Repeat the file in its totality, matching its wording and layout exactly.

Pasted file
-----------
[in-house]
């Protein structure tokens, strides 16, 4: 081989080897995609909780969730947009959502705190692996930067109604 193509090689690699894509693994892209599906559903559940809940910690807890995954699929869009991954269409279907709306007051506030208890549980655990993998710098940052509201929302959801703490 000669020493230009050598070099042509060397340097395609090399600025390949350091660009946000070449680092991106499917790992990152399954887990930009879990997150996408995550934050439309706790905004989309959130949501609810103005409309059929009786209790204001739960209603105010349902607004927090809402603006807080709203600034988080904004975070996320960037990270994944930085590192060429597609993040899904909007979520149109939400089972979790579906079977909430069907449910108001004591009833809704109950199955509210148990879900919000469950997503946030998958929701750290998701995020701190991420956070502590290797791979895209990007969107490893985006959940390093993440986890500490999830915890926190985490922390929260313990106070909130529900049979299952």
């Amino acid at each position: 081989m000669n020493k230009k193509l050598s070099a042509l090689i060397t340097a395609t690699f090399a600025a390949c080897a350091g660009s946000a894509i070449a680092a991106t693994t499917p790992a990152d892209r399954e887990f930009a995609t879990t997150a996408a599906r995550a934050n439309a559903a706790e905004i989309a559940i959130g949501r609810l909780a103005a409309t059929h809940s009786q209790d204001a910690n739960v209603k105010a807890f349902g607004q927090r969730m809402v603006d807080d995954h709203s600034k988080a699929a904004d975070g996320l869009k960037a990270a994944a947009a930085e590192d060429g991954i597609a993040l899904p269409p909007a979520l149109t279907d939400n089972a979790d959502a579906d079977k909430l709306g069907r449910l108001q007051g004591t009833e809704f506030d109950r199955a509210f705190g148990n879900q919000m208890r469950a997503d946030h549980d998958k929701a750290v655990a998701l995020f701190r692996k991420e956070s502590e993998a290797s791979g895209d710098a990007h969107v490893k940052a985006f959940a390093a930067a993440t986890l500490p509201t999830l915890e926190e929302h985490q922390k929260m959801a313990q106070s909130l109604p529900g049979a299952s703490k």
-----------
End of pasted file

[in-house]
């Protein structure tokens, strides 16, 4: 081989080897995609909780969730947009959502705190692996930067109604 193509090689690699894509693994892209599906559903559940809940910690807890995954699929869009991954269409279907709306007051506030208890549980655990993998710098940052509201929302959801703490 000669020493230009050598070099042509060397340097395609090399600025390949350091660009946000070449680092991106499917790992990152399954887990930009879990997150996408995550934050439309706790905004989309959130949501609810103005409309059929009786209790204001739960209603105010349902607004927090809402603006807080709203600034988080904004975070996320960037990270994944930085590192060429597609993040899904909007979520149109939400089972979790579906079977909430069907449910108001004591009833809704109950199955509210148990879900919000469950997503946030998958929701750290998701995020701190991420956070502590290797791979895209990007969107490893985006959940390093993440986890500490999830915890926190985490922390929260313990106070909130529900049979299952």
């Amino acid at each position: 081989m000669n020493k230009k193509l050598s070099a042509l090689i060397t340097a395609t690699f090399a600025a390949c080897a350091g660009s946000a894509i070449a680092a991106t693994t499917p790992a990152d892209r399954e887990f930009a995609t879990t997150a996408a599906r995550a934050n439309a559903a706790e905004i989309a559940i959130g949501r609810l909780a103005a409309t059929h809940s009786q209790d204001a910690n739960v209603k105010a807890f349902g607004q927090r969730m809402v603006d807080d995954h709203s600034k988080a699929a904004d975070g996320l869009k960037a990270a994944a947009a930085e590192d060429g991954i597609a993040l899904p269409p909007a979520l149109t279907d939400n089972a979790d959502a579906d079977k909430l709306g069907r449910l108001q007051g004591t009833e809704f506030d109950r199955a509210f705190g148990n879900q919000m208890r469950a997503d946030h549980d998958k929701a750290v655990a998701l995020f701190r692996k991420e956070s502590e993998a290797s791979g895209d710098a990007h969107v490893k940052a985006f959940a390093a930067a993440t986890l500490p509201t999830l915890e926190e929302h985490q922390k929260m959801a313990q106070s909130l109604p529900g049979a299952s703490k």